Christopher Veale, a broker who started his career at boiler room Stratton Oakmont Inc., was accused by Massachusetts regulators of excessive trading in the account of an 81-year-old from 2010 to 2012.
Massachusetts Secretary of the Commonwealth William Galvin this week accused Morgan Stanley of breaking the law as lead underwriter in Facebook Inc.’s initial public offering, triggering a $5 million fine.
Massachusetts Secretary of the Commonwealth William Galvin subpoenaed Citigroup Inc. along with Facebook Inc.’s lead underwriters Morgan Stanley, Goldman Sachs Group Inc. and JPMorgan Chase & Co. in connection with the decline of Facebook’s share price following its initial public offering in May, his office said.
Morgan Stanley’s handling of Facebook Inc.’s initial public offering, a deal that cost investors billions of dollars, broke a decade-old pledge to block investment bankers from influencing analysts, according to Massachusetts regulators, who fined the bank $5 million.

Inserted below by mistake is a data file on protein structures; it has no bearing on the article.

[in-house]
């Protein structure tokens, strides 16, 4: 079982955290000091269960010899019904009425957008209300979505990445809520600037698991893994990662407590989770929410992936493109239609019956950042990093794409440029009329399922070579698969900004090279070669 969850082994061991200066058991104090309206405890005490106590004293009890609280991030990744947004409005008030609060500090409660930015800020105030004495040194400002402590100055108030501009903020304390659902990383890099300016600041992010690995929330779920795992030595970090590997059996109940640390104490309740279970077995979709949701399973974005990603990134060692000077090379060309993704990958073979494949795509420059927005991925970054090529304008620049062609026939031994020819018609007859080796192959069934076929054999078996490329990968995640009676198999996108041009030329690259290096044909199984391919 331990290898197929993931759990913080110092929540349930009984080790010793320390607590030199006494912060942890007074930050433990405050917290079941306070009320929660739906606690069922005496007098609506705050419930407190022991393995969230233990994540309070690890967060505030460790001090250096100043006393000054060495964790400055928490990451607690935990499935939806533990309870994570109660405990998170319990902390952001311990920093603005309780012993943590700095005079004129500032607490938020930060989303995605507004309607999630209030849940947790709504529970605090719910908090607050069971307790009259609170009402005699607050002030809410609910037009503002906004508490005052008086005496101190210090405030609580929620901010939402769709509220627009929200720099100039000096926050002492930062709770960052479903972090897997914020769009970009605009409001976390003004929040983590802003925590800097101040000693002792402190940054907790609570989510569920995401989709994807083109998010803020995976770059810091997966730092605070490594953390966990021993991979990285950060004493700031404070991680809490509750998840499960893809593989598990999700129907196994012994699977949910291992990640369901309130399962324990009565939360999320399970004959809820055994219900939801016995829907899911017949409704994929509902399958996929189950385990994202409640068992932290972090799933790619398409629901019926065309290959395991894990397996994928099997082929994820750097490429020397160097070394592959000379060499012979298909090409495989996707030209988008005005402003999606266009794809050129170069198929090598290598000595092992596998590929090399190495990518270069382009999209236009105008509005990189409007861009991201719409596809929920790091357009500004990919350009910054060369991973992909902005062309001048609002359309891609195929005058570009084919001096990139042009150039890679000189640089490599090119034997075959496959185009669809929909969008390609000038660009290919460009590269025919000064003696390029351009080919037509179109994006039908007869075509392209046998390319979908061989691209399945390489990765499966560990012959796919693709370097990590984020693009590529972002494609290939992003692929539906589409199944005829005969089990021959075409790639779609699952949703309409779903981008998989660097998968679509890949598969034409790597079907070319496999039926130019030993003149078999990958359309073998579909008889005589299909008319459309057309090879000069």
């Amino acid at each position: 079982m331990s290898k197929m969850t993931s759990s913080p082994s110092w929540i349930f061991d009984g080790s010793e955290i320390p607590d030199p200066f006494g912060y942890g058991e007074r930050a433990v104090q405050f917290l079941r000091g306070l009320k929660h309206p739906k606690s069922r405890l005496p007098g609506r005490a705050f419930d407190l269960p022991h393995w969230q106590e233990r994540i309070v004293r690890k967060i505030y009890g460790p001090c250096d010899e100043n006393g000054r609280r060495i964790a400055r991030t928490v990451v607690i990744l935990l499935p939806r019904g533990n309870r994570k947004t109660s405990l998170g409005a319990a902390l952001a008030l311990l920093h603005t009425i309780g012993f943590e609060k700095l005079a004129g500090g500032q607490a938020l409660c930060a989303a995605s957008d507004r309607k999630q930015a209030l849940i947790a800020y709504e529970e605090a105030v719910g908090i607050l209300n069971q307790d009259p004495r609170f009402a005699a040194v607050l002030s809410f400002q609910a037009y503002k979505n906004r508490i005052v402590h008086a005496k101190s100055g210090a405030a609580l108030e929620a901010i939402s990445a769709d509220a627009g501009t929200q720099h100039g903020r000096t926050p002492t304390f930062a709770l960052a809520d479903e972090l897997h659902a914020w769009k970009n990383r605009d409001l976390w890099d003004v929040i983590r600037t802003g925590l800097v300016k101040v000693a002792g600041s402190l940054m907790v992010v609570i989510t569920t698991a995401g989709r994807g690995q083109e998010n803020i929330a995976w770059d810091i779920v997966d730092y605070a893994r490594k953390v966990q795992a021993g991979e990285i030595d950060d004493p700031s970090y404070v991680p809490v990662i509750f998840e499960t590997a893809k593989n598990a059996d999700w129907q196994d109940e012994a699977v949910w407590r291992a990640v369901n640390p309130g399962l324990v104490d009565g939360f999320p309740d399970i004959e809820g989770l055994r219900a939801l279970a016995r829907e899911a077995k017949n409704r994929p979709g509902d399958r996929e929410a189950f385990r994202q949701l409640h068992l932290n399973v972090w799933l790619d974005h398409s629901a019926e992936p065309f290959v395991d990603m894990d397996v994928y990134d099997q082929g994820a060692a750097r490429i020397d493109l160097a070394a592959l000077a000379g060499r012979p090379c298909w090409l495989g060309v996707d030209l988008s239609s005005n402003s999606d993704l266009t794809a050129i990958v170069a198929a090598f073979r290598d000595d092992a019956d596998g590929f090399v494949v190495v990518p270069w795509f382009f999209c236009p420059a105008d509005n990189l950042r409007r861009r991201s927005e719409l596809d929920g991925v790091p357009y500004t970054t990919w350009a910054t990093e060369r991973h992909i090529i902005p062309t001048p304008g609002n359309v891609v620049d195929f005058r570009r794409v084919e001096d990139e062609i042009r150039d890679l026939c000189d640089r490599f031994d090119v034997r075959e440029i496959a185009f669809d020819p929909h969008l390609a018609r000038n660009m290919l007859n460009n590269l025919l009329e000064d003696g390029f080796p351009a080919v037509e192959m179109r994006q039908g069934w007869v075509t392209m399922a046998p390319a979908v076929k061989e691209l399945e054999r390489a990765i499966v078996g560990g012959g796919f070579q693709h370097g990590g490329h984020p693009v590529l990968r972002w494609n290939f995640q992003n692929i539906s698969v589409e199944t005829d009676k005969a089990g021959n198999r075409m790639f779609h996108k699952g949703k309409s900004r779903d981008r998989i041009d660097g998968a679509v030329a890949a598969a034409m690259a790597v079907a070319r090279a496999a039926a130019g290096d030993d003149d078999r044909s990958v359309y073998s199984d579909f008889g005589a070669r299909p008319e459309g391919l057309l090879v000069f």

Goldman Sachs Group Inc. agreed to pay a $10 million fine and stop holding private meetings of stock analysts and traders known as “huddles” to settle an investigation by Massachusetts’s chief securities regulator.
Fairfield Greenwich Group, the hedge fund that steered $7 billion to Bernard Madoff, faces new claims of fraud by investors who previously alleged negligence against co-founders Walter Noel, Jeffrey Tucker and Andres Piedrahita.
The insider-trading prosecution of former Goldman Sachs Group Inc. director Rajat Gupta is built on circumstantial evidence that may be less persuasive than the wiretaps that sealed the fate of his friend Raj Rajaratnam.